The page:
Women with naturally higher levels of the hormone precursor DHEAS were found to have better cognitive function than women with lower levels, according to a new study appearing in the March issue of the Journal of Clinical Endocrinology & Metabolism (JCEM).
The study revealed that cognitively intact women with higher circulating levels of DHEA (dehydroepiandrosterone) - in the form of DHEA sulfate (DHEAS)—performed better on tests of executive function, concentration, and working memory.
“This study provides the first evidence that DHEAS is favorably associated with cognitive function,” said Dr. Susan Davis of the Monash University in Victoria, Australia, and lead author of the study. “My colleagues and I found that circulating DHEAS was significantly positively associated with a higher score for a test of executive function, and in the areas of simple concentration and working memory higher DHEAS levels were positively associated with higher scores for women with at least 12 years of education.”
DHEA is a steroid precursor, which means that it is converted in the body to steroid hormones such as testosterone and estrogen. It is the most abundant circulating sex steroid in women.
Previous studies suggest that DHEA and DHEAS may have neuroprotective effects. These studies also suggest that the decline in the production of these steroids with healthy aging may contribute to neuronal dysfunction and degeneration, and thus cognitive decline.
Maintenance of cognitive function in elderly women is influenced by a number of health variables, including diabetes, hypertension, and smoking. Other studies have reported association between these factors and progression to dementia in elderly individuals. “In our study we were specifically interested in the associations between cognitive function and DHEAS, social circumstances, and leisure activities,” said Dr. Davis.
For this study, “Endogenous Androgen Levels in Women across the Adult Life Span,” 295 women, ages 21 to 77 (mean age 55), were recruited from an Australian community-based dataset. Each participant underwent a battery of tests known to measure a wide range of cognitive abilities, including verbal, visual, spatial and working memory, attention and concentration, speed, and accuracy. Women were excluded if they reported any health condition that might potentially adversely affect cognitive function.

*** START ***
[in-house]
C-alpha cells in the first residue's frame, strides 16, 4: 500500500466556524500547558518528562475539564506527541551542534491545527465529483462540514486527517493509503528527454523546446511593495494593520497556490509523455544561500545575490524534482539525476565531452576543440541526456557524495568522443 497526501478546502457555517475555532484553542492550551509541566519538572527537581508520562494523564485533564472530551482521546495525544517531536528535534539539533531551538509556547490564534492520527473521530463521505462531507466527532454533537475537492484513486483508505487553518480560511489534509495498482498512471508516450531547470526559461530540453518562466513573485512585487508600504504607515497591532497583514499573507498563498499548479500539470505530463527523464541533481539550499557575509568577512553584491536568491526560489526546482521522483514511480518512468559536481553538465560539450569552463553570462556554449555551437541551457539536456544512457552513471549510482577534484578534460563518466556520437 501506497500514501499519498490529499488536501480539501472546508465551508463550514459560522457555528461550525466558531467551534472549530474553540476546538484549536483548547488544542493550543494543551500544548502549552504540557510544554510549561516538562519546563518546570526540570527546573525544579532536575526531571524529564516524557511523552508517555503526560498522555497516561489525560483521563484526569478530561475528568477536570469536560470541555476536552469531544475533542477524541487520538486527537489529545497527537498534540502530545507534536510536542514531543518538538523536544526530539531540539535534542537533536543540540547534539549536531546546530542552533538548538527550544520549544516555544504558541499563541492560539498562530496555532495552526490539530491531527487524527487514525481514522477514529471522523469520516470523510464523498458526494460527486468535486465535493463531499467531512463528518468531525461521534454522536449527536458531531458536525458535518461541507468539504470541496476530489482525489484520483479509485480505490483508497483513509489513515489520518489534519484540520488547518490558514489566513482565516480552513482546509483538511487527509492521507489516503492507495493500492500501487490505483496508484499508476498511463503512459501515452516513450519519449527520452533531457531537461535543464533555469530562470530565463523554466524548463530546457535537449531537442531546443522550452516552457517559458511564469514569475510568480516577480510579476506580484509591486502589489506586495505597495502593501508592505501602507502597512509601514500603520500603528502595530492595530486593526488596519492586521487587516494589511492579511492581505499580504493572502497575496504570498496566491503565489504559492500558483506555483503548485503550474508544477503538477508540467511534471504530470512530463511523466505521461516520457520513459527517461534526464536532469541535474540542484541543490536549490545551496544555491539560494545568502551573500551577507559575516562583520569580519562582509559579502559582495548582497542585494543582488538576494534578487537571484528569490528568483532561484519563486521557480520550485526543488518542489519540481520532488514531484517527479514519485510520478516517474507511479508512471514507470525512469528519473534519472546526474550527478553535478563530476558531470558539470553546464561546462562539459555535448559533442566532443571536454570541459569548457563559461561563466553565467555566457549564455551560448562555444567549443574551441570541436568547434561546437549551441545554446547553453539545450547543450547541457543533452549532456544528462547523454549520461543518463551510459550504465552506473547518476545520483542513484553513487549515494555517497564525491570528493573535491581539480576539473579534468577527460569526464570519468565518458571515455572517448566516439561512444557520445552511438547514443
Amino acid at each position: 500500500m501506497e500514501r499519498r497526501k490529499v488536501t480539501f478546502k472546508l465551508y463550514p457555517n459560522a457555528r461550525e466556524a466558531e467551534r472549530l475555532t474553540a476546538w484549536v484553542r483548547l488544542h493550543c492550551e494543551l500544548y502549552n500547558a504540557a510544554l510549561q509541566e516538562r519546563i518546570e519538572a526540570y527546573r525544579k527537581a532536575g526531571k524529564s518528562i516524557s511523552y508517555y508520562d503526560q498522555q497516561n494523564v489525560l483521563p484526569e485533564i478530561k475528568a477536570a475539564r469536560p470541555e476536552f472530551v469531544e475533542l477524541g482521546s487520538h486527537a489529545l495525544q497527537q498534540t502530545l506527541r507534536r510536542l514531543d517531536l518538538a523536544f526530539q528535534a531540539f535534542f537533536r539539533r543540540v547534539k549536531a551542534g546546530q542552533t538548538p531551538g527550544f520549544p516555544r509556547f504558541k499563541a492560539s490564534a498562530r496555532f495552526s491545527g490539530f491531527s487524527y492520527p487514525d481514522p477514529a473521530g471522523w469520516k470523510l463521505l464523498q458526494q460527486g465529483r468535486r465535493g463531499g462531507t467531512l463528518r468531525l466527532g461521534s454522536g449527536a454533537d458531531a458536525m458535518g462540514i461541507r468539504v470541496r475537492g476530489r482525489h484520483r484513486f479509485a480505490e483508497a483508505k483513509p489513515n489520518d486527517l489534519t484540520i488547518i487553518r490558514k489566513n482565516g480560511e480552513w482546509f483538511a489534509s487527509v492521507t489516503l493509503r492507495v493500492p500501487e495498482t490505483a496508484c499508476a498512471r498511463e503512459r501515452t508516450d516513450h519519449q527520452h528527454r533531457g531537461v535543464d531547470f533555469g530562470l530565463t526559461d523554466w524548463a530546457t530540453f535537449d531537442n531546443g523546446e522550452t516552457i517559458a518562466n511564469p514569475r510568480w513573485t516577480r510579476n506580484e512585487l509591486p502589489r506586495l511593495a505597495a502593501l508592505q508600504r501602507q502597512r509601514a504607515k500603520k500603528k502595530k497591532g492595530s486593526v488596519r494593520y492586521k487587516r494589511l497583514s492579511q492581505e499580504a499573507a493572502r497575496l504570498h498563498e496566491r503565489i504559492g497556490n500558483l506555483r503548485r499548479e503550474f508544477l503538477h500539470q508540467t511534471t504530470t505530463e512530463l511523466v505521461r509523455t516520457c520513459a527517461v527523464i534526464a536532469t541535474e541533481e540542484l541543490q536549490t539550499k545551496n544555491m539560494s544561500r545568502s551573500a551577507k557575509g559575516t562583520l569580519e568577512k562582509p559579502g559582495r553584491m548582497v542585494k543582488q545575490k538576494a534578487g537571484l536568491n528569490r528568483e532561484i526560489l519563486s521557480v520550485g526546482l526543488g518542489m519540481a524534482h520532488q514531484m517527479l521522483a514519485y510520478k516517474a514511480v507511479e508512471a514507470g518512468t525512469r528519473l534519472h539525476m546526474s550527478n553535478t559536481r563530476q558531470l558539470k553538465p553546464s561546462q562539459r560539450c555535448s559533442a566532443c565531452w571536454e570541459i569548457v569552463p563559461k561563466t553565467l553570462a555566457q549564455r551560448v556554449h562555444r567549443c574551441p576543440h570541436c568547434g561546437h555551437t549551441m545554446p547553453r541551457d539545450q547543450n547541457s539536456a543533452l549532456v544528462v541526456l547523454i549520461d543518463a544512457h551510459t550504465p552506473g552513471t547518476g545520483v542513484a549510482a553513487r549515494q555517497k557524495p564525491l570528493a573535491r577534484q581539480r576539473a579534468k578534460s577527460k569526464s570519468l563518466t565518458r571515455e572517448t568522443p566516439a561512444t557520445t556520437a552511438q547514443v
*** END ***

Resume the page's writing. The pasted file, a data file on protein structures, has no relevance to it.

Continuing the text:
In addition to the DHEA and DHEAS findings, the study also found that activities such as living with other people, doing crosswords, and playing a musical instrument were positively associated with cognitive performance. Circulating DHEAS levels were not associated in this study with performance on tests of verbal and non-verbal learning and retention or focused attention.
The researchers speculate that there may be a number of explanations for their findings, including direct action of DHEA and DHEAS, DHEAS being a marker of androgen and estrogen production in women, or simply DHEA and DHEAS levels being markers of general good health.
Although DHEA and DHEAS levels decline in both men and women with age, testosterone levels are generally well maintained in men. In contrast, testosterone levels in women are only a fraction of those found naturally in men. This may mean that even small differences in adrenal pre-androgen production may make a substantial difference to a woman's overall androgen profile.
It should be noted that DHEA, which is commonly sold as a dietary supplement in the United States, is not available over the counter in Australia. The researchers stress that they found no evidence that taking a DHEA supplement would be at all beneficial.
Other researchers involved in this study include Sonal M. Shah, Dean P. McKenzie, Jayashri Kulkarni, Sonia L. Davison, and Robin J. Bell, all of the Monash University.
JCEM is a publication of The Endocrine Society.